Joyce Stevens BA, 22 June 1914-12 Aug 2007

Joyce Stevens died in Huntington House, Hindhead on Sunday 12th August 2007 aged 93 years.

Born on 22nd June 1914 to Percy & Nellie Suter in the old house now called 'Suters' in Headley High Street, and in which she was to live for 90 years, Joyce Mary Eileen Suter was their only child.

Her great-grandfather William Suter had arrived in the Headley area from Portsmouth in about 1840 to work as a papermaker at one of the mills in Standford. Her grandfather, also a William Suter, was born in Headley in 1855 and took up the same trade, and in 1886 his only surviving child, Percy, was born.

Joyce Stevens, 1914-2007

Percy did not follow his father's trade (papermaking in Headley was on the decline by then) but became a gardener. In 1912 he married Nellie Mary Sear from Bradwell in Buckinghamshire who had come to Headley as a governess, and Joyce was born two years later.

During the First World War, the family moved briefly to Suffolk where Percy was engaged in war work - this was the only time in her life that Joyce lived away from the house she was born in.

Educated at the Holme School in Headley, where her uncle Mr Amos was the headmaster, and then at Eggars Grammar School in Alton, Joyce also took to teaching and taught first in Alton and then Wrecclesham.

She met her husband-to-be in Headley – Robert Plowden Weston Stevens who was a young teacher at the Holme School – but by the time they married in April 1942 he had joined the Royal Air Force. Tragically he was killed eight months later in a flying accident in South Africa.

Joyce never remarried, but determined to support herself she completed her degree, became Head of the English Department in Woolmer Hill School, and made teaching her life career. At Woolmer Hill School, she taught alongside other ladies well-known in Headley: Marion Warren, Hester Whittle and Meg Wilkins.

Along with the rector, Canon Tudor Jones, she founded the Headley Youth Fellowship which took groups of young people on trips to Scotland and abroad, and she was instrumental in founding Headley Theatre Club following the successful Pageant of Headley in 1951.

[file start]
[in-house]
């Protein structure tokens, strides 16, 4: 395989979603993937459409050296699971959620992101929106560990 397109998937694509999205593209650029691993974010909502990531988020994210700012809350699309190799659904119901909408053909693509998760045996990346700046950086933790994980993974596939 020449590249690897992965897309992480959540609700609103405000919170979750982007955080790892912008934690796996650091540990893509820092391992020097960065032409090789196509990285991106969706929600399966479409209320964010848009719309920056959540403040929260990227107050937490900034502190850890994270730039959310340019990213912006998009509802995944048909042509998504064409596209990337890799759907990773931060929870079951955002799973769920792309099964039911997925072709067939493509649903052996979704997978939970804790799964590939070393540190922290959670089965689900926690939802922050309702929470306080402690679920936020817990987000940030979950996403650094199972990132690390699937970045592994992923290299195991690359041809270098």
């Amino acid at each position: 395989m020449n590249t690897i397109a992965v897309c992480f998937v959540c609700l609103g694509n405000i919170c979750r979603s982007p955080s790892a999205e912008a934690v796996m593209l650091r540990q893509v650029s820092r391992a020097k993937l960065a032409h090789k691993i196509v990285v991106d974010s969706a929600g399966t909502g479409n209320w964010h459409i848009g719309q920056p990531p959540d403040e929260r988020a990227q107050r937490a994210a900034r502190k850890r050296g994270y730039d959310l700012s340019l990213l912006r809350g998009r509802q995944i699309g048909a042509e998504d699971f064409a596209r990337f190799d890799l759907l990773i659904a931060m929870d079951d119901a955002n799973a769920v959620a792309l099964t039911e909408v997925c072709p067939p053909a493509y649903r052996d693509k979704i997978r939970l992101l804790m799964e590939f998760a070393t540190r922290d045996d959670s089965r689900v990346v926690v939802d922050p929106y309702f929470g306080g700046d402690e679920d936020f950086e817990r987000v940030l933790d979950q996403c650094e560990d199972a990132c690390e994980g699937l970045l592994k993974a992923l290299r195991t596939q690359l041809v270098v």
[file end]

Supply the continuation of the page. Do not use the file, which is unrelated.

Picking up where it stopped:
In 1971 she renamed the house in Headley High Street which her great grandfather had bought a hundred years earlier and in which she was born, calling it 'Suters' so that her family name would be remembered. It is a house with a considerable history which she was proud to recount to visitors, having been constructed around 1520 perhaps as a community building for the parish, the early equivalent of a church hall.

Joyce took an active role in community life in Headley, being Chairman of Headley Parish Council for five years from 1973 to 1978. She was also one of the first Governors of Alton College, and has a building named after her on the campus.

Always a keen gardener, she was a regular exhibitor at the Headley Horticultural Society and became its President in 1981.

In 1985 she founded The Headley Society, 'established for the public benefit and interest in the area comprising the civil Parish of Headley and the neighbourhood'. At the time she was advised that her plan to have monthly meetings with an invited speaker at each would not last more than a few months - but it is still going strong today.

Joyce herself was co-presenter at the April meeting of the Society only this year when she assisted the current chairman to give an illustrated talk on her book 'A Parcel of Gold for Edith' which she had written seven years ago about her family history.

A Memorial Service to celebrate the life of Joyce Stevens is to be held at All Saints' Parish Church in Headley at 2.30pm on Friday 7th September 2007. Donations will be sent to cancer research.

Among her many contributions to the history of Headley, Joyce was also author of 'To the Ar and Back', an historical stroll around Arford and Headley, and was instrumental in compiling a list of Treasures of Headley in 1982